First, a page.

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Op-Ed: Hillary Clinton’s efforts to paint Trump as ‘risky’ play right into his hands

Republican presidential candidate Donald Trump speaks during a rally in Spokane, Wash. on May 7.

Republican presidential candidate Donald Trump speaks during a rally in Spokane, Wash. on May 7.

(Ted S. Warren/Associated Press)

A wide array of opponents to Donald Trump have coalesced on a theme: He’s just too risky and unpredictable. Democratic candidate Hillary Clinton referred to him as “a loose cannon.” Early on, Republican Mitt Romney called out Trump’s Syria policy as “ridiculous and dangerous.” Independent Sen. Angus King of Maine declared that Trump seems too “hot, impulsive.”

Ironically, such efforts to portray Trump as a risky choice may play right into his hands. In discontented times like ours, psychology suggests voters are more amenable to a radical new approach to government, even if it is unconventional or high-risk.

One of the central conclusions of psychologists Daniel Kahneman and Amos Tversky’s Nobel Prize-winning work on prospect theory is that people become “risk seeking” when they feel they are in the “domain of losses.” A classic experiment illustrates this phenomenon: People were asked to choose between two treatment programs for the outbreak of a disease expected to kill 600 people. Treatment A would save 200 lives but 400 people would die for sure. Treatment B had a one-third probably of saving everyone but a two-thirds probability that everyone would die.

Which treatment people favored depended on whether the outcomes were framed in terms of lives saved or lost. When told how many people were expected to live under each program, 72% preferred Treatment A, which would assure 200 survivors. Told how many people were expected to die, the opposite was true: 78% chose the all-or-nothing treatment gamble.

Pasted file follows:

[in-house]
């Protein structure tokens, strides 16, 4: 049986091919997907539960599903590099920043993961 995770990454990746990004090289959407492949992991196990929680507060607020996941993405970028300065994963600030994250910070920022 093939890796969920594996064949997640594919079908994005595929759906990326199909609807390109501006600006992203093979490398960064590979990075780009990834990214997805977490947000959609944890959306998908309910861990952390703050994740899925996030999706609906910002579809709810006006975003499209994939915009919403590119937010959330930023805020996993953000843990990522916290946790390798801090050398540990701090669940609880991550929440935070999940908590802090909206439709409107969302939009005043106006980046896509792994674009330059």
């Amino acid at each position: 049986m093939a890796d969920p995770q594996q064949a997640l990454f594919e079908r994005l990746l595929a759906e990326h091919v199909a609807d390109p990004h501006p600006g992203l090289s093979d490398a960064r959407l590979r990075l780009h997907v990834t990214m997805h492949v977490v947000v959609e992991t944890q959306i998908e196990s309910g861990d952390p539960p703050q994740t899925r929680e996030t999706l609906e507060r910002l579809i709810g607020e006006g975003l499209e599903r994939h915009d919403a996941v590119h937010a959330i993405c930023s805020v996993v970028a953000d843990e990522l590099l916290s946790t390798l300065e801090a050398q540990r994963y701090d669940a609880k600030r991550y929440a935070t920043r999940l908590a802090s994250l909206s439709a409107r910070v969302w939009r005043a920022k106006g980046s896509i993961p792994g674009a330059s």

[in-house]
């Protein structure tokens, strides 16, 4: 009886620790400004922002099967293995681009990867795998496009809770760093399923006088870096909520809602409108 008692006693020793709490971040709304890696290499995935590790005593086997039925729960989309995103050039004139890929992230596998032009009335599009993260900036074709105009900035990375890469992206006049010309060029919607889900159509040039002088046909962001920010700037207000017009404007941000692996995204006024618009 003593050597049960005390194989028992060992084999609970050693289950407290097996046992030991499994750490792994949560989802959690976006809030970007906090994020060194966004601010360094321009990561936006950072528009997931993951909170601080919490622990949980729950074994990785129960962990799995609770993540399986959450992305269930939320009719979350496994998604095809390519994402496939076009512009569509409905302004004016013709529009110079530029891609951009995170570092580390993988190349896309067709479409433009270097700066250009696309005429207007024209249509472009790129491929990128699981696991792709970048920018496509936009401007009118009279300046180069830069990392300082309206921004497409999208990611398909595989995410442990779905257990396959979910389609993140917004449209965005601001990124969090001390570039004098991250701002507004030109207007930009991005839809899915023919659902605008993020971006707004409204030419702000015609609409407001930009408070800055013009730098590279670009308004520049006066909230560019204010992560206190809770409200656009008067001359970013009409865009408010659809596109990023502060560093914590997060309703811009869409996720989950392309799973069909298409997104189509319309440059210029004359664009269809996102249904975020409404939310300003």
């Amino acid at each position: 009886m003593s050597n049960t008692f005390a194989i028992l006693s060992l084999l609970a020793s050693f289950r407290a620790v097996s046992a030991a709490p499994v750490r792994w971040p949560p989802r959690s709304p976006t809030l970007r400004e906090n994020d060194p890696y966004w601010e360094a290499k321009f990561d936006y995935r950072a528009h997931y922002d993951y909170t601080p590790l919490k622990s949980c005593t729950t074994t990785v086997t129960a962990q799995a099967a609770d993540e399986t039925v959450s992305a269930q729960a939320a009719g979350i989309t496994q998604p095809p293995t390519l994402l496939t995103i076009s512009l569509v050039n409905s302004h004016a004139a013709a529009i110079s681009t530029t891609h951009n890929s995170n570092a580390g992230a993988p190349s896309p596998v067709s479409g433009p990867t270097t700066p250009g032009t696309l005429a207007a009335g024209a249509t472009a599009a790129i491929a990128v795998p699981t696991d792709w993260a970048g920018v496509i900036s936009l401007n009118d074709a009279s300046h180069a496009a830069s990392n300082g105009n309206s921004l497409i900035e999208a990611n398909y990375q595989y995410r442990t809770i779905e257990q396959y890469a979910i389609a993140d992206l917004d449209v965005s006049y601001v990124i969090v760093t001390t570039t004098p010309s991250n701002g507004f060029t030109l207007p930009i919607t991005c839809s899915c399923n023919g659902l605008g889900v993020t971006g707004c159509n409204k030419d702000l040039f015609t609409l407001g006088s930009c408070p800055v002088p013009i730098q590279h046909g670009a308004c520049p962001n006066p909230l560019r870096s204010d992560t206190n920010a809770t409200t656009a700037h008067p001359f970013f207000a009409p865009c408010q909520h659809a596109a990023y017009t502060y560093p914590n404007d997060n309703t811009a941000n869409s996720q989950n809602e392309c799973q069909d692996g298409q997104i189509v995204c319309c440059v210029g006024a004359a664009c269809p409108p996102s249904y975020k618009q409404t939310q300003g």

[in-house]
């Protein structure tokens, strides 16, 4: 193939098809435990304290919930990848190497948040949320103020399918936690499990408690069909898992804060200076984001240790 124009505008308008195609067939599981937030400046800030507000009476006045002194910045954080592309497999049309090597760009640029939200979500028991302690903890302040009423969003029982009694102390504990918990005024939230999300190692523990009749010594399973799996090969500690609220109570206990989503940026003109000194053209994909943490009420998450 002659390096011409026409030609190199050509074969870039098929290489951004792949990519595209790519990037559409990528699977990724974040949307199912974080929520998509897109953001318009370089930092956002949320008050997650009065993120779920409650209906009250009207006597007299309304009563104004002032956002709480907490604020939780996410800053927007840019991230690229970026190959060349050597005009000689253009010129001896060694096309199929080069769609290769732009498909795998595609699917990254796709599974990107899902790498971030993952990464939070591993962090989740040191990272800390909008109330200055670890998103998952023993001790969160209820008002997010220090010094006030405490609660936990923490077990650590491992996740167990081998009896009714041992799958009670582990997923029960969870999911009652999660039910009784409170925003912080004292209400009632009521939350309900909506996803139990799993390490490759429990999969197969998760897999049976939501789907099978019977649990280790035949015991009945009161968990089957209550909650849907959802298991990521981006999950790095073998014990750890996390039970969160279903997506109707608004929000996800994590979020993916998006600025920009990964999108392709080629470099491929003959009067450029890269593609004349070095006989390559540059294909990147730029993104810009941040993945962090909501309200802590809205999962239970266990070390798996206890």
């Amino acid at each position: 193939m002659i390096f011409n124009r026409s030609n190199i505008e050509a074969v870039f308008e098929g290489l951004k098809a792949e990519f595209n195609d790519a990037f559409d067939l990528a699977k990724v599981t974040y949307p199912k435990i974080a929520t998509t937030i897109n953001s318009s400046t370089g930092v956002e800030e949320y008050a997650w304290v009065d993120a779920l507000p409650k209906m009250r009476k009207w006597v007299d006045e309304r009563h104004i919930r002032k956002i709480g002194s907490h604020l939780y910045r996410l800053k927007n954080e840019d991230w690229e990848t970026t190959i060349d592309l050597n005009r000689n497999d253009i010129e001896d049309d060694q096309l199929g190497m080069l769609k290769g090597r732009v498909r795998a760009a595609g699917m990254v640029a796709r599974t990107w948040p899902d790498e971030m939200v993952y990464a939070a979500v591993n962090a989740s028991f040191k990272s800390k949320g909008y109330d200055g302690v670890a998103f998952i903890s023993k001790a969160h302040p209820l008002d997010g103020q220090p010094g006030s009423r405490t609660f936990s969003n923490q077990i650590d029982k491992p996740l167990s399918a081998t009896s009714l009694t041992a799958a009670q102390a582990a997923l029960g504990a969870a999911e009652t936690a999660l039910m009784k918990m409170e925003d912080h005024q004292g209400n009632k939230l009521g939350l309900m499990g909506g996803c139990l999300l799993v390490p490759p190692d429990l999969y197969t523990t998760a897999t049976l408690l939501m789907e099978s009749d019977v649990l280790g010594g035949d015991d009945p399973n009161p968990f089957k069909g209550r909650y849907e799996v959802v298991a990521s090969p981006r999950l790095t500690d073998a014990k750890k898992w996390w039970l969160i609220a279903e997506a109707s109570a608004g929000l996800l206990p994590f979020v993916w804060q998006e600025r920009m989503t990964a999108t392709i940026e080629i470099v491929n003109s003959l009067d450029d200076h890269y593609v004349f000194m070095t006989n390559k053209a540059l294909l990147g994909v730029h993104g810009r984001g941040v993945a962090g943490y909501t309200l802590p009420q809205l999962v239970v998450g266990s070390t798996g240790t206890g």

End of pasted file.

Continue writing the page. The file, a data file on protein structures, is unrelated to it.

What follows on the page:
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These findings held even when it was doctors making the choice. The lesson: When contemplating losses, people tend to have a much higher tolerance for risk.

This has been further demonstrated in the domain of politics. In a 1988 study, Tversky and psychologist George Quattrone described election scenarios with two presidential candidates — one who experts predicted would either greatly improve prosperity or deliver a very bad economy (with equal probability); the other candidate, experts agreed, would produce middling but predictable results. When the scenario implied that economic conditions in the country were fine, only 28% of voters preferred the risky candidate. If the scenario implied that the economy already was off the rails, voter support for the risky candidate jumped to 50%.

Trump’s outlandish proposals, blatant bullying and general theatrics can strike voters as signs that he’s a trailblazing firebrand.

In real life, the same psychology applies. When their circumstances get really bad, people know they won’t feel much worse even if things deteriorate further. And at that point, risky options start to look appealing. They don’t feel like they have much to lose, and they are willing to take risks to gain even a possibility of salvation.

So are things that bad in the U.S.? Americans’ evaluations of President Obama are up recently and the economic outlook is better than it has been in recent years. But, according to Gallup polls, confidence in nearly all American public institutions — Congress, the White House, the Supreme Court, police, public schools — are near record lows. Such thoroughly disillusioned voters are likely to be more open to the prospect of a president who will turn government inside-out if he or she offers hope that things could get better.

Perhaps by dumb luck, Trump has tapped into that psychology. His outlandish proposals, blatant bullying and general theatrics can strike voters as signs that he’s a trailblazing firebrand.

Outrage at Trump’s bluster — especially coming from establishment political figures — only reinforces this image. Instead, his opponents should undercut any perception that his approaches are bold or risky. Attacks should tie him to the aspects of politics that Americans are so dissatisfied with. Clinton has done some of this, for example a recent ad of hers ties Trump to the housing meltdown. The consistent talking point should be: Trump is not a trailblazer; he’s just a jerk. And there’s really nothing new about that.

Polls suggest that Clinton’s previously comfortable lead over Trump has begun to erode. Her favorability rating is barely better than his. As she strategizes for the general election, she should stop with the “loose cannon” attack. Voters already know that about Trump — it’s what many like about him.

Christopher J. Bryan is an assistant professor of behavioral science at the University of Chicago. Kristy M. Pathakis is a doctoral student in political science at UC San Diego.

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